Judge rules in favor of Provident and GNOFHACNov 9th, 2012 | By Jessica Gonzalez | Category: News
A federal judge has ruled in favor of Provident Realty and Greater New Orleans Fair Housing Action Center (GNOFHAC) in the long-running discrimination lawsuit against St. Bernard Parish.
Based on the summary judgement from U.S. District Judge Ginger Berrigan, the case does not need to
go to trial. St. Bernard Parish is to pay an additional $625,153 in fees, costs and damages for the plaintiff.
Provident and GNOFHAC filed a motion for summary judgment in July of 2012. According to their motion, the plaintiffs felt that the repeated issuance of cease and desist orders, withholding the release
of municipal services, refusing to issue building permits, and delaying construction by seeking to enforce
inapplicable codes were grounds for St. Bernard Parish to lose the case.
In 2008, Provident purchased land to build four multi-family, mixed-income apartment complexes
in Chalmette, generating wild opposition from residents.
That February, following more than a year of contentious litigation over the parish’s enactment of two zoning ordinances that the court found discriminatory— one restricting homeowners’ rights to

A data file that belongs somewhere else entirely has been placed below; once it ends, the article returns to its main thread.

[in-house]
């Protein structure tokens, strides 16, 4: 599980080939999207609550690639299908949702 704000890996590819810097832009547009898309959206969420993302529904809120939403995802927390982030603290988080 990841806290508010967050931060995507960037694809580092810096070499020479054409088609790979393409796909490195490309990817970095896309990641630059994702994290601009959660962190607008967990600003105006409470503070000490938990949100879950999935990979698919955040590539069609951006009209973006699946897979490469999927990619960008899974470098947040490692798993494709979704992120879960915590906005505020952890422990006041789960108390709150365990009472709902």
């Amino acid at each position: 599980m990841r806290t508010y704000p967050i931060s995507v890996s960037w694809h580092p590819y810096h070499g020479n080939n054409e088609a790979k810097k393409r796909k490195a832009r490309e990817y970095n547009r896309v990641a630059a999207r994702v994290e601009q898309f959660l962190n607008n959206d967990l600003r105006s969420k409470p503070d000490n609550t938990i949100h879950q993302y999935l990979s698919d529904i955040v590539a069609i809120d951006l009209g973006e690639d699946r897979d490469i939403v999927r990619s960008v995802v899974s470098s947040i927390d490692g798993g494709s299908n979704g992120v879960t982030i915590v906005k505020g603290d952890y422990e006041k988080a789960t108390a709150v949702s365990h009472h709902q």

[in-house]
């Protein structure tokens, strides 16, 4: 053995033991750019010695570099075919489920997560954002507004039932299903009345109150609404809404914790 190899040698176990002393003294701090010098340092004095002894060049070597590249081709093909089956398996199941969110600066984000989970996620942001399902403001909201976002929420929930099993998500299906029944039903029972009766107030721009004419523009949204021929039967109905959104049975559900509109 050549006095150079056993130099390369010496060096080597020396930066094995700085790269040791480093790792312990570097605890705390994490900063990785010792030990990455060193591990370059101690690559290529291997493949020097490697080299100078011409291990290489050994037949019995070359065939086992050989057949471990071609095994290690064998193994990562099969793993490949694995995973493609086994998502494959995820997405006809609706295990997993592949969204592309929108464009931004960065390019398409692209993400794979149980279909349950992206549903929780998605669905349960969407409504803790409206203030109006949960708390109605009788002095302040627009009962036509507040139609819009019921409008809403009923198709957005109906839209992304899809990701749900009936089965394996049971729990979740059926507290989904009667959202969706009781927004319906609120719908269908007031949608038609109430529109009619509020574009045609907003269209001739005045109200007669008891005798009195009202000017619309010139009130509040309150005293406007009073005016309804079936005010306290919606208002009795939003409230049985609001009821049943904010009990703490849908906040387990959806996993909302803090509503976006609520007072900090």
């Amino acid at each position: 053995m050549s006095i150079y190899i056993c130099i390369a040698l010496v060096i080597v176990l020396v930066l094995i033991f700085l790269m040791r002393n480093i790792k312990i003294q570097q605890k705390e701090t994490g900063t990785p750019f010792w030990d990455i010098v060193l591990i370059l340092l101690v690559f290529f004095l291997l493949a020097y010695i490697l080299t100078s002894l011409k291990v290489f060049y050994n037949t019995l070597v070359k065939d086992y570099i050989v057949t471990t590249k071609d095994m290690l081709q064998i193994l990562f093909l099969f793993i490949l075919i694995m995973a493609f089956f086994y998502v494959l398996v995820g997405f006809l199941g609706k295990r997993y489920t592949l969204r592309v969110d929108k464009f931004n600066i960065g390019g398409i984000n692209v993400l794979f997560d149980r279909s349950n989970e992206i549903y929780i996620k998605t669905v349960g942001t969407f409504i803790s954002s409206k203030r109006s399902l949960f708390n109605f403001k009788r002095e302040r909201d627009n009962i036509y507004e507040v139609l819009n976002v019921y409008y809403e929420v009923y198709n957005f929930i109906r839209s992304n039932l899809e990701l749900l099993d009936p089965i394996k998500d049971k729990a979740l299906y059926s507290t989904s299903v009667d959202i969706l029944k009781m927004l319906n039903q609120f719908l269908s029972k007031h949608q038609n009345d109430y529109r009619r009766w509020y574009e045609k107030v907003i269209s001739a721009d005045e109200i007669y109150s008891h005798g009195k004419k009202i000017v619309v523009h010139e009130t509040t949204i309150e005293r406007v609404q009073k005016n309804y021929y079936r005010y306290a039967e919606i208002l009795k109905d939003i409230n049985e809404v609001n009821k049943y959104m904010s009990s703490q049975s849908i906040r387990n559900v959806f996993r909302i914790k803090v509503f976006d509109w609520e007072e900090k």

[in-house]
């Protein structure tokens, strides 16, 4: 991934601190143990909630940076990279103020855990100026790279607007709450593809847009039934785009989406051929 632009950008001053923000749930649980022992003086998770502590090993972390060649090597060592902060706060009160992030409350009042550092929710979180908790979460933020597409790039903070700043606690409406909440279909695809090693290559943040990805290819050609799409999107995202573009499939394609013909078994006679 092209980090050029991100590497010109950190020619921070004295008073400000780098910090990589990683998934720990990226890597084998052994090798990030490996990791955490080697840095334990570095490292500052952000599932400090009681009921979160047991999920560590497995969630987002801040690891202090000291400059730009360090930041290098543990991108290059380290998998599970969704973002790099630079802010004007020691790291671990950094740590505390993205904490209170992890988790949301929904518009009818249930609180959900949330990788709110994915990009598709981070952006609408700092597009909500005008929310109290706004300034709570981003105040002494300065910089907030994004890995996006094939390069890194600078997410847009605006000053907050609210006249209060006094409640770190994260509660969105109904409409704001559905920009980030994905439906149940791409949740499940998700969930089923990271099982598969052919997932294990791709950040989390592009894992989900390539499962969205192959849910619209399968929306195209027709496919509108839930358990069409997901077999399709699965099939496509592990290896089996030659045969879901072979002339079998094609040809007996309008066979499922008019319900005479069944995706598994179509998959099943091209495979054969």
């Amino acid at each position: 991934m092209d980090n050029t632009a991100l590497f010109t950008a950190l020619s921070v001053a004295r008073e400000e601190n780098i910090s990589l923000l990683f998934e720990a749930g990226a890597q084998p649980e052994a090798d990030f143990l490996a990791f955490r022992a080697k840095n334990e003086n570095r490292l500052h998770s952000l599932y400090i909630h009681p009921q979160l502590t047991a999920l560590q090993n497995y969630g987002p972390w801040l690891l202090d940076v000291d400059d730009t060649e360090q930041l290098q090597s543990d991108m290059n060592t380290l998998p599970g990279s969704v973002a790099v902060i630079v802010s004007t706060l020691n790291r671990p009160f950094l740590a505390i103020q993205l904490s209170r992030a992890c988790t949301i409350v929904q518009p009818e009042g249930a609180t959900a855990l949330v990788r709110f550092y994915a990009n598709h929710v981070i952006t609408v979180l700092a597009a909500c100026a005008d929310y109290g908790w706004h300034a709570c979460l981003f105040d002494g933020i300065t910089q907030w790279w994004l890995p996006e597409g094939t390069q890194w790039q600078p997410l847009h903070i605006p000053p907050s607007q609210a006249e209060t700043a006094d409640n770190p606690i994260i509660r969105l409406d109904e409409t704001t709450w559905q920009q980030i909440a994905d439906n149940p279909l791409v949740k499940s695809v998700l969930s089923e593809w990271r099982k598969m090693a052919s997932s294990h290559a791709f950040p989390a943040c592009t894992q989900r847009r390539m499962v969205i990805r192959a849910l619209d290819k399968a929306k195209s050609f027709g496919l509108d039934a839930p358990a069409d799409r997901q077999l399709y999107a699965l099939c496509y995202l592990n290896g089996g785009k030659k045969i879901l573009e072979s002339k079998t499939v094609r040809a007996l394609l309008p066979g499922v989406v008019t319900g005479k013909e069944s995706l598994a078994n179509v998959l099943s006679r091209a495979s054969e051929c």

rent their homes to anyone other than blood relatives and one imposing a moratorium on the construction or rehabilitation of multi-family housing. The U.S. District Court for the Eastern District of Louisiana entered a Consent Order settling the case.
In her October 17 ruling, Berrigan ruled that various parties were in contempt of the aforementioned 2008 consent decree by “issuing repeated cease and desist orders, withholding the release of critical municipal services, refusing to provide feedback and information on construction specifications,
refusing to issue renewed building permits, and delaying construction by seeking to enforce inapplicable
codes,” the filing says.
Berrigan’s ruling also dismissed with prejudice the March 2011 injunction suit by Chateau Lafitte
Homeowners Association against the parish to stop the construction of the multi-family apartments.
Berrigan dismissed the case on the grounds of being moot since construction is already complete and occupancy certificates have been issued.
In the underlying action by the Chateau Lafitte Homeowner’s Association against St. Bernard Parish, the Chateau Lafitte Plaintiffs obtained a state court order declaring St. Bernard Parish’s decision to extend
Provident’s building permits in February 2011 invalid under the Parish’s zoning laws.
St. Bernard Parish then filed a third-party claim against Provident.
“This action, which was limited to requests for injunctive relief stopping Provident’s construction on grounds of conflict with the zoning code, is moot because St. Bernard Parish has since repealed the zoning ordinance on which the Chateau Lafitte Plaintiffs’ claims are based; granted new building permits in July and November 2011; and issued occupancy certificates,” says the filing.